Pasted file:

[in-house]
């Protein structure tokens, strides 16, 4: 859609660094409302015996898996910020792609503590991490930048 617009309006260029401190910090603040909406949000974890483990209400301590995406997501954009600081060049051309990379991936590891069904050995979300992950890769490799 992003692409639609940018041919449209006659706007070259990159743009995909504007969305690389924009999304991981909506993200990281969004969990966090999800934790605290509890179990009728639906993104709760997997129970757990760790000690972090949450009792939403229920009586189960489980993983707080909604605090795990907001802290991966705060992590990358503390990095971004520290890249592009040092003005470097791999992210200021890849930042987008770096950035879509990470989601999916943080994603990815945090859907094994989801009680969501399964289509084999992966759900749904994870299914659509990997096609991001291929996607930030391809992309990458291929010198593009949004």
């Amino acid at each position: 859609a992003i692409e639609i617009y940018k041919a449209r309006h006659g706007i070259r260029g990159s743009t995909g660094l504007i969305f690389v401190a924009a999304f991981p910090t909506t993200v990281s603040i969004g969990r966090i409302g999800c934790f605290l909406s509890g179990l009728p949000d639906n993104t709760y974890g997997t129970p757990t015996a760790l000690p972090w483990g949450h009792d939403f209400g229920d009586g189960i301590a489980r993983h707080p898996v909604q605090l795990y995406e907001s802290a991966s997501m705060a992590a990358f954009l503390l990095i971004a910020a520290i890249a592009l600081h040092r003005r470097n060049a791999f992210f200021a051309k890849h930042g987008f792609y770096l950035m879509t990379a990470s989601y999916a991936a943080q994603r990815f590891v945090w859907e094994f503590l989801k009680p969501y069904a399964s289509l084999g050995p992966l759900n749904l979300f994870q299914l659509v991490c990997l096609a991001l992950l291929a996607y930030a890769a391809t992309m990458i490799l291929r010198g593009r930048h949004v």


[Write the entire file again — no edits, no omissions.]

[in-house]
């Protein structure tokens, strides 16, 4: 859609660094409302015996898996910020792609503590991490930048 617009309006260029401190910090603040909406949000974890483990209400301590995406997501954009600081060049051309990379991936590891069904050995979300992950890769490799 992003692409639609940018041919449209006659706007070259990159743009995909504007969305690389924009999304991981909506993200990281969004969990966090999800934790605290509890179990009728639906993104709760997997129970757990760790000690972090949450009792939403229920009586189960489980993983707080909604605090795990907001802290991966705060992590990358503390990095971004520290890249592009040092003005470097791999992210200021890849930042987008770096950035879509990470989601999916943080994603990815945090859907094994989801009680969501399964289509084999992966759900749904994870299914659509990997096609991001291929996607930030391809992309990458291929010198593009949004």
């Amino acid at each position: 859609a992003i692409e639609i617009y940018k041919a449209r309006h006659g706007i070259r260029g990159s743009t995909g660094l504007i969305f690389v401190a924009a999304f991981p910090t909506t993200v990281s603040i969004g969990r966090i409302g999800c934790f605290l909406s509890g179990l009728p949000d639906n993104t709760y974890g997997t129970p757990t015996a760790l000690p972090w483990g949450h009792d939403f209400g229920d009586g189960i301590a489980r993983h707080p898996v909604q605090l795990y995406e907001s802290a991966s997501m705060a992590a990358f954009l503390l990095i971004a910020a520290i890249a592009l600081h040092r003005r470097n060049a791999f992210f200021a051309k890849h930042g987008f792609y770096l950035m879509t990379a990470s989601y999916a991936a943080q994603r990815f590891v945090w859907e094994f503590l989801k009680p969501y069904a399964s289509l084999g050995p992966l759900n749904l979300f994870q299914l659509v991490c990997l096609a991001l992950l291929a996607y930030a890769a391809t992309m990458i490799l291929r010198g593009r930048h949004v």